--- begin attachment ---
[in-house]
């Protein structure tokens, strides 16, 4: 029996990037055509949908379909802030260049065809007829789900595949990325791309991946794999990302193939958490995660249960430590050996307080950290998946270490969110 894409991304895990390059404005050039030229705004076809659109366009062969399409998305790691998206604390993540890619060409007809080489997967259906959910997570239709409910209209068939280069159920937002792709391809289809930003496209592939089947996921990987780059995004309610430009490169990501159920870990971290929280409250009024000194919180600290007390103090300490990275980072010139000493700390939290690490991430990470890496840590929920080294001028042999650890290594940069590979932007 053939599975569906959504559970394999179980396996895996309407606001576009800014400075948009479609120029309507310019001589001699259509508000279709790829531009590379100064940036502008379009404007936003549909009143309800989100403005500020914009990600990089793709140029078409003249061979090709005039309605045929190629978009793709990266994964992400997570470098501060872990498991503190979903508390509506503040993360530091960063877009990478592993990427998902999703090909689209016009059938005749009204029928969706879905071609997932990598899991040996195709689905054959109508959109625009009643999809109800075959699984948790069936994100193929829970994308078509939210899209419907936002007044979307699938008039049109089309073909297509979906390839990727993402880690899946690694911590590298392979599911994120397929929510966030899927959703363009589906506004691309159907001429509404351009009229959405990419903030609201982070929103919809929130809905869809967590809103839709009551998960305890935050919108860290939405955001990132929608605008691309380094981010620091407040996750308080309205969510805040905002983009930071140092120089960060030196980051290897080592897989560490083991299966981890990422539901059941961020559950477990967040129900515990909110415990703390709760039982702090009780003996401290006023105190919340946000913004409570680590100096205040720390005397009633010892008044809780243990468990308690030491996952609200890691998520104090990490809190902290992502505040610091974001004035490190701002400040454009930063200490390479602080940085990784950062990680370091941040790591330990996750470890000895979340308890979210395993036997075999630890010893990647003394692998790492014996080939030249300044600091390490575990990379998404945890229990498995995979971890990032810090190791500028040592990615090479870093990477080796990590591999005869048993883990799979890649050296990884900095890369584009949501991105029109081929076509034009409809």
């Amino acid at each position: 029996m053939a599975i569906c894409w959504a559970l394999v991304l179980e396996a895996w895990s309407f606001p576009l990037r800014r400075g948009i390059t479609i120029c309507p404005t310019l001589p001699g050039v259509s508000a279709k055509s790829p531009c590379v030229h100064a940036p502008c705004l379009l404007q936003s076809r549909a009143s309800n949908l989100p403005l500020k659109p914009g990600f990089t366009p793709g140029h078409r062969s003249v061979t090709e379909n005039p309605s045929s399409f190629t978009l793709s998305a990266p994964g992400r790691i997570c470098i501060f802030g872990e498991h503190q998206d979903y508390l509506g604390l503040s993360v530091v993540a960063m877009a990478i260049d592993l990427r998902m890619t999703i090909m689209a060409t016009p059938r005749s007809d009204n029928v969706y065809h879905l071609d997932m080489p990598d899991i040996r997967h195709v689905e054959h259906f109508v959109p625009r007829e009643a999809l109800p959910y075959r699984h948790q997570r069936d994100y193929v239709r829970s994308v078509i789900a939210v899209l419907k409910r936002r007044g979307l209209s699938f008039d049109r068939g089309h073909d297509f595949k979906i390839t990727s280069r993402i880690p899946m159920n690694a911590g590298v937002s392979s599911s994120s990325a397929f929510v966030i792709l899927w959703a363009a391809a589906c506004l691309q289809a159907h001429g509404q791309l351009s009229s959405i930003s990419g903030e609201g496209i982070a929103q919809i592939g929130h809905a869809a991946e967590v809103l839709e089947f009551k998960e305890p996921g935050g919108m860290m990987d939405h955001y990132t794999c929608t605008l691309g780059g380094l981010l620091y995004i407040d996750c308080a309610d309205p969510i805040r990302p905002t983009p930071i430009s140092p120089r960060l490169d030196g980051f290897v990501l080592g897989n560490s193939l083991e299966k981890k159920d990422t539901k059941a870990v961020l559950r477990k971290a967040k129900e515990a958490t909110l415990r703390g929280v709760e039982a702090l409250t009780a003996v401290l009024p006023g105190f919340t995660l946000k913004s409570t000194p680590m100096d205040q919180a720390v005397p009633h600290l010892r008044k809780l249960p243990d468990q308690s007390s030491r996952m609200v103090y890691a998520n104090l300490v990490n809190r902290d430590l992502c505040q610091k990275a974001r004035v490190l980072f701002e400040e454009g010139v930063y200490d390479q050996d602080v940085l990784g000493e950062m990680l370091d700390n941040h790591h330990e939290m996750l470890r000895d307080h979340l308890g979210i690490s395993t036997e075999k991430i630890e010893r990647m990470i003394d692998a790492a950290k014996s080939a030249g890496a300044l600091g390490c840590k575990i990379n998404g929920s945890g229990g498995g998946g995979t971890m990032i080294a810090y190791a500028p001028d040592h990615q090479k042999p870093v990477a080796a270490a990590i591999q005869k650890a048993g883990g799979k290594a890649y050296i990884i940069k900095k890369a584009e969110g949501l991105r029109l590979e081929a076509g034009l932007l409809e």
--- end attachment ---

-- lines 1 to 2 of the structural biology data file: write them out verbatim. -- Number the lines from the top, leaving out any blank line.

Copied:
[in-house]
């Protein structure tokens, strides 16, 4: 029996990037055509949908379909802030260049065809007829789900595949990325791309991946794999990302193939958490995660249960430590050996307080950290998946270490969110 894409991304895990390059404005050039030229705004076809659109366009062969399409998305790691998206604390993540890619060409007809080489997967259906959910997570239709409910209209068939280069159920937002792709391809289809930003496209592939089947996921990987780059995004309610430009490169990501159920870990971290929280409250009024000194919180600290007390103090300490990275980072010139000493700390939290690490991430990470890496840590929920080294001028042999650890290594940069590979932007 053939599975569906959504559970394999179980396996895996309407606001576009800014400075948009479609120029309507310019001589001699259509508000279709790829531009590379100064940036502008379009404007936003549909009143309800989100403005500020914009990600990089793709140029078409003249061979090709005039309605045929190629978009793709990266994964992400997570470098501060872990498991503190979903508390509506503040993360530091960063877009990478592993990427998902999703090909689209016009059938005749009204029928969706879905071609997932990598899991040996195709689905054959109508959109625009009643999809109800075959699984948790069936994100193929829970994308078509939210899209419907936002007044979307699938008039049109089309073909297509979906390839990727993402880690899946690694911590590298392979599911994120397929929510966030899927959703363009589906506004691309159907001429509404351009009229959405990419903030609201982070929103919809929130809905869809967590809103839709009551998960305890935050919108860290939405955001990132929608605008691309380094981010620091407040996750308080309205969510805040905002983009930071140092120089960060030196980051290897080592897989560490083991299966981890990422539901059941961020559950477990967040129900515990909110415990703390709760039982702090009780003996401290006023105190919340946000913004409570680590100096205040720390005397009633010892008044809780243990468990308690030491996952609200890691998520104090990490809190902290992502505040610091974001004035490190701002400040454009930063200490390479602080940085990784950062990680370091941040790591330990996750470890000895979340308890979210395993036997075999630890010893990647003394692998790492014996080939030249300044600091390490575990990379998404945890229990498995995979971890990032810090190791500028040592990615090479870093990477080796990590591999005869048993883990799979890649050296990884900095890369584009949501991105029109081929076509034009409809």